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Dealing With An Oil Deal

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Image source: shinobi / Shutterstock.com

What's going on?

Adding to gains made last week, the price of oil jumped 3% on Monday as various officials of oil-producing countries – including Russia’s Vladimir Putin – suggested an agreement to freeze oil production was likely.

What does this mean?

There’s been speculation of a production freeze by OPEC (a group of mainly Arab oil-producing countries) since February. In September, they unexpectedly made a preliminary deal but said that the details would be worked out at a meeting on November 30th. Only a few weeks ago, it seemed like the deal might be on the rocks (and oil sold off to its lowest level since before the preliminary deal was announced), but it now appears that a deal is actually going to be completed (probably largely due to efforts by Saudi Arabia to make it happen).

Why should I care?

For the markets: There are plenty of reasons to remain pessimistic about the deal – and the price of oil.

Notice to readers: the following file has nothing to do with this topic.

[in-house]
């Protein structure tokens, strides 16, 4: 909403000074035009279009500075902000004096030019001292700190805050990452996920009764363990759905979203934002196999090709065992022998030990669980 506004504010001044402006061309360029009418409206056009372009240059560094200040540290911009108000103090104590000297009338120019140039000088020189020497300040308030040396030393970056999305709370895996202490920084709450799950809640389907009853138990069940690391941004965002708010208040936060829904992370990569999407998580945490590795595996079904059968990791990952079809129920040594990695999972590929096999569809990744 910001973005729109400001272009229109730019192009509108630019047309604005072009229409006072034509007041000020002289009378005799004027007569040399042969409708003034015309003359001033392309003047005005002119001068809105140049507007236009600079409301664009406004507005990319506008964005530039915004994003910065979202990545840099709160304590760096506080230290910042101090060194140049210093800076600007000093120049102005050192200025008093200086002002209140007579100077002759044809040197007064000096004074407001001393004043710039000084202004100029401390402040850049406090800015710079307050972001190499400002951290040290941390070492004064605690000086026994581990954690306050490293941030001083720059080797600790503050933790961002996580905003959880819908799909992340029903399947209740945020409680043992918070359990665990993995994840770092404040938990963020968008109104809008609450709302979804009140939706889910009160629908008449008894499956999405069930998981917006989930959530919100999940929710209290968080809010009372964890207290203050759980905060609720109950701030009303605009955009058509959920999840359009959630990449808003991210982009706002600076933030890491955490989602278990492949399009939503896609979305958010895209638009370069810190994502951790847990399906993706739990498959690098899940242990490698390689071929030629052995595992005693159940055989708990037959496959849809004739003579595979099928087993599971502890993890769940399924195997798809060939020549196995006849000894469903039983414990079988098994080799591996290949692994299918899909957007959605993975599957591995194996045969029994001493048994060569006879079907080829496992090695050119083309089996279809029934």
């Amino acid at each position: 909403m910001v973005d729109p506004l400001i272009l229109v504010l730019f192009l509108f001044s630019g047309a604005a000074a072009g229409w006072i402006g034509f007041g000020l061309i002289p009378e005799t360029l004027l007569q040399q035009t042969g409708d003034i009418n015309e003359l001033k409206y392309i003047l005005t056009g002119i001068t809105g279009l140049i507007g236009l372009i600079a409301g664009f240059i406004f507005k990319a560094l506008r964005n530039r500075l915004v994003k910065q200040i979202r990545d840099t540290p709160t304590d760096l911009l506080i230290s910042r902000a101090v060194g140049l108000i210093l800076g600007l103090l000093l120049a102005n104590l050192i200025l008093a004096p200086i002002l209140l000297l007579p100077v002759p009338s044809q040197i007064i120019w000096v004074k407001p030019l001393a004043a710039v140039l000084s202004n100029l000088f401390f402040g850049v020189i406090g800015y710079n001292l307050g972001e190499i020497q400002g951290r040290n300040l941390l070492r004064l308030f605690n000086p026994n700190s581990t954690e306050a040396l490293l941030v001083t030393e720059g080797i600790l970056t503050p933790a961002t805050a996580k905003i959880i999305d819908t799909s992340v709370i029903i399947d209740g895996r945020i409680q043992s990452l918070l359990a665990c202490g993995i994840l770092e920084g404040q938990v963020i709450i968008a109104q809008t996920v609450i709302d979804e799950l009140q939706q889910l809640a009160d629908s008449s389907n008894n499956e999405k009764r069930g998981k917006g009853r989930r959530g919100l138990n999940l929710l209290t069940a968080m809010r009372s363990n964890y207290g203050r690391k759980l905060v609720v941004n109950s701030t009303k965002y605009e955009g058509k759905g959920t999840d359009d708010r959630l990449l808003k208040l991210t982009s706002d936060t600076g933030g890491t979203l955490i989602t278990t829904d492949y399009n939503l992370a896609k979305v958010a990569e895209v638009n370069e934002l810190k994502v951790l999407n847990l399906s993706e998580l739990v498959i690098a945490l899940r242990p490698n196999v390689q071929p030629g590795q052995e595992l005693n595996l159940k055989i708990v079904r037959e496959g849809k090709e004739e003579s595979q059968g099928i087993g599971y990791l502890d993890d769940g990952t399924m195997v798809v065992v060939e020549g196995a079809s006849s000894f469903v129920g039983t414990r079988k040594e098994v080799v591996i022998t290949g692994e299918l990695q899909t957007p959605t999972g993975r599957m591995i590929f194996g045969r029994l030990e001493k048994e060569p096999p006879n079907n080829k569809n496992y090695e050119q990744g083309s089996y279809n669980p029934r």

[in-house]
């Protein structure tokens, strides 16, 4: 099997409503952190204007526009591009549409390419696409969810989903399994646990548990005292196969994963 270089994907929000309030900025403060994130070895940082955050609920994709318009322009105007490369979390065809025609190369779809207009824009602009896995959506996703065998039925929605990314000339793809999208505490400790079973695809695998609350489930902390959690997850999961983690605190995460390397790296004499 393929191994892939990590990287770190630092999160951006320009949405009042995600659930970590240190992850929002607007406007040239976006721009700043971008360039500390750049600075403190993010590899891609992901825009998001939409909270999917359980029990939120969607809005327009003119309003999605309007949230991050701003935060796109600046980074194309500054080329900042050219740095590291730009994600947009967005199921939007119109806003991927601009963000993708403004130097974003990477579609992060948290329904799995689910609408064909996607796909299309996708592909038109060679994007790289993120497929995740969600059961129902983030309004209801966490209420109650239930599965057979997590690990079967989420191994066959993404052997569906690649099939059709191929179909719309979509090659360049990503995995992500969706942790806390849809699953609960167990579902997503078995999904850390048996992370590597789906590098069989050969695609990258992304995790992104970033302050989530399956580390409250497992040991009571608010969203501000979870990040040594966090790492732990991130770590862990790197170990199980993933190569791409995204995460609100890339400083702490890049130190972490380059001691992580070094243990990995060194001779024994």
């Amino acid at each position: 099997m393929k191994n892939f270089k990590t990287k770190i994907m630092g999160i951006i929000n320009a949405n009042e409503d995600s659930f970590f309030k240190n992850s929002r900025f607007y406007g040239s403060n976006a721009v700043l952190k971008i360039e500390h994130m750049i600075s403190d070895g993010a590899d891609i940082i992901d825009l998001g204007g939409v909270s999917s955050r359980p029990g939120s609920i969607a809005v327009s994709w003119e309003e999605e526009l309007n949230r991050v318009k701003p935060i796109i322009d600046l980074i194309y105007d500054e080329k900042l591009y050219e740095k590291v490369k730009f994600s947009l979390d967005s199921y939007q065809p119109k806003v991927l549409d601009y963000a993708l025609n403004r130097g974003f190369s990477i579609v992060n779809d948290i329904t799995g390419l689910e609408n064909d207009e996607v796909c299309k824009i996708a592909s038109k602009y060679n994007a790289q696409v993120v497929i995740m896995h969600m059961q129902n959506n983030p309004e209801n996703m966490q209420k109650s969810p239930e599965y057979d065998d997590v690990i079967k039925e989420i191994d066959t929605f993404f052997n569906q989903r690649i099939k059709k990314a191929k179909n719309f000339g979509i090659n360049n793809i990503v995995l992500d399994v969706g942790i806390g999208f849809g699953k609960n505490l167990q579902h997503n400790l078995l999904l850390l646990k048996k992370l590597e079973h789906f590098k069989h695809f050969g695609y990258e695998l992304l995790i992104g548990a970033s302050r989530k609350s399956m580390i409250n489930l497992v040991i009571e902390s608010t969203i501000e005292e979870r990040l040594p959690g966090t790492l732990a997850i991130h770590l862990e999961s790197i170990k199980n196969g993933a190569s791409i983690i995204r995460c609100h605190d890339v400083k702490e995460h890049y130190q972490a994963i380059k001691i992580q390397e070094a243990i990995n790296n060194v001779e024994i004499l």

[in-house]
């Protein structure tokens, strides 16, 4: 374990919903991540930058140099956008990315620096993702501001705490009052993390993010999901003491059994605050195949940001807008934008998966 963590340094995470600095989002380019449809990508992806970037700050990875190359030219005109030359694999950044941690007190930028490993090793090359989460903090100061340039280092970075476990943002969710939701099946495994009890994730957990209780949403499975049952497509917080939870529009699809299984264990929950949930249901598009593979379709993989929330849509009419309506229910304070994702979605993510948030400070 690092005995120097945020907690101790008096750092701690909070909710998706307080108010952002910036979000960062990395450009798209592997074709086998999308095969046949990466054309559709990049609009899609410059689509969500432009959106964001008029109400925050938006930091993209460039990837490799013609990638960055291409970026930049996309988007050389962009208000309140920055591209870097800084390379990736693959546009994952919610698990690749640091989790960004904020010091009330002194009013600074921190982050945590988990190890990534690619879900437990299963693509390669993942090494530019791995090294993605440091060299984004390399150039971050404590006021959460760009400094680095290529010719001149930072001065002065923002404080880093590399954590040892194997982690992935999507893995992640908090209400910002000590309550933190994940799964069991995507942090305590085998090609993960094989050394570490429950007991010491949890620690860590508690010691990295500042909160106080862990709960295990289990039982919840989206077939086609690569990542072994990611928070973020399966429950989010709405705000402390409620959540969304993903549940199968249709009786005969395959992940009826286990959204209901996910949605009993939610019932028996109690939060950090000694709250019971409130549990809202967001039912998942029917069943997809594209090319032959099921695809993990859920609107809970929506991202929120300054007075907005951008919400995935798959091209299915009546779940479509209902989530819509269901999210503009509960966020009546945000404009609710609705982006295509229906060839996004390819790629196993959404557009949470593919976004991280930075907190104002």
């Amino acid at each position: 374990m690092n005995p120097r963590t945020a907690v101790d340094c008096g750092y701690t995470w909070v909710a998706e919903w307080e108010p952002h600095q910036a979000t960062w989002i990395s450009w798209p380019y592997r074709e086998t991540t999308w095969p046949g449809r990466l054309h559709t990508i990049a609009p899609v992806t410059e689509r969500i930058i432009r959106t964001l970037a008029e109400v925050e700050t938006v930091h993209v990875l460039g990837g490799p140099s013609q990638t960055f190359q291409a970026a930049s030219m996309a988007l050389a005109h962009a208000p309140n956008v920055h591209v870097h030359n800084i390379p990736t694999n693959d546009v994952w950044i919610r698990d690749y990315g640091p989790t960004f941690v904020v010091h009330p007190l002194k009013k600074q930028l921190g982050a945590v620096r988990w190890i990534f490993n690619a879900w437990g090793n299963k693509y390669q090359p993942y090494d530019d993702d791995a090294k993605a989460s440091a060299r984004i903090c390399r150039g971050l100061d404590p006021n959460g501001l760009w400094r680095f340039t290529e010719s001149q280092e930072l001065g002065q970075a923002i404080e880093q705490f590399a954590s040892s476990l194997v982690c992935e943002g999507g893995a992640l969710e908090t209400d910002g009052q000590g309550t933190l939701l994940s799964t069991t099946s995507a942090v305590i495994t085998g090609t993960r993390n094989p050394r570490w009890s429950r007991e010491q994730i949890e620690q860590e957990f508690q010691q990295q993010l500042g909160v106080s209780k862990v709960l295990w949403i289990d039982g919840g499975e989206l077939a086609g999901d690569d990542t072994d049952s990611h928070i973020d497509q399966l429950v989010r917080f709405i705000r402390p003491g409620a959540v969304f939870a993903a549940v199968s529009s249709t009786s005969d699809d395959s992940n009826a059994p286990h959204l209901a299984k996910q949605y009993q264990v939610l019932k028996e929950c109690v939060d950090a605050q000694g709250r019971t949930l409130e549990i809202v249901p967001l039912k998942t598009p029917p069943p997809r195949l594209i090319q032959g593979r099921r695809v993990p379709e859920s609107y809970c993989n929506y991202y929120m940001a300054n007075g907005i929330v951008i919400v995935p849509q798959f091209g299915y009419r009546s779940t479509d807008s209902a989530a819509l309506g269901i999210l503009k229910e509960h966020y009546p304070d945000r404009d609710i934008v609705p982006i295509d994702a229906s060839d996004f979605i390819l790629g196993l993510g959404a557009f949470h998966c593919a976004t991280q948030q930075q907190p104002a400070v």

OPEC countries (and Russia) have significantly increased their oil production this year, so an agreement to “freeze” or moderately cut production now would simply be returning it to a level seen in the very recent past (which would still be higher than previous years). Also, OPEC countries have historically cheated on their production limits by pumping more than they said they will – which would, of course, counteract the effects of a deal. Finally, US production is increasing after years of declining (and the US is a big oil producer). Therefore, even if some sort of deal is made, it’s still unclear whether it will actually result in less global supply.


The bigger picture: The dollar also has a big influence on the oil price – and it hasn’t been helping.

As we reported last week, the US dollar hit its highest level in more than a decade versus a collection of other major currencies. Since oil is priced in dollars but traded globally, it naturally goes down when the value of the dollar goes up (because oil becomes more expensive for everyone except Americans; click here for a more in-depth explanation).

Originally posted as part of the Finimize daily email.

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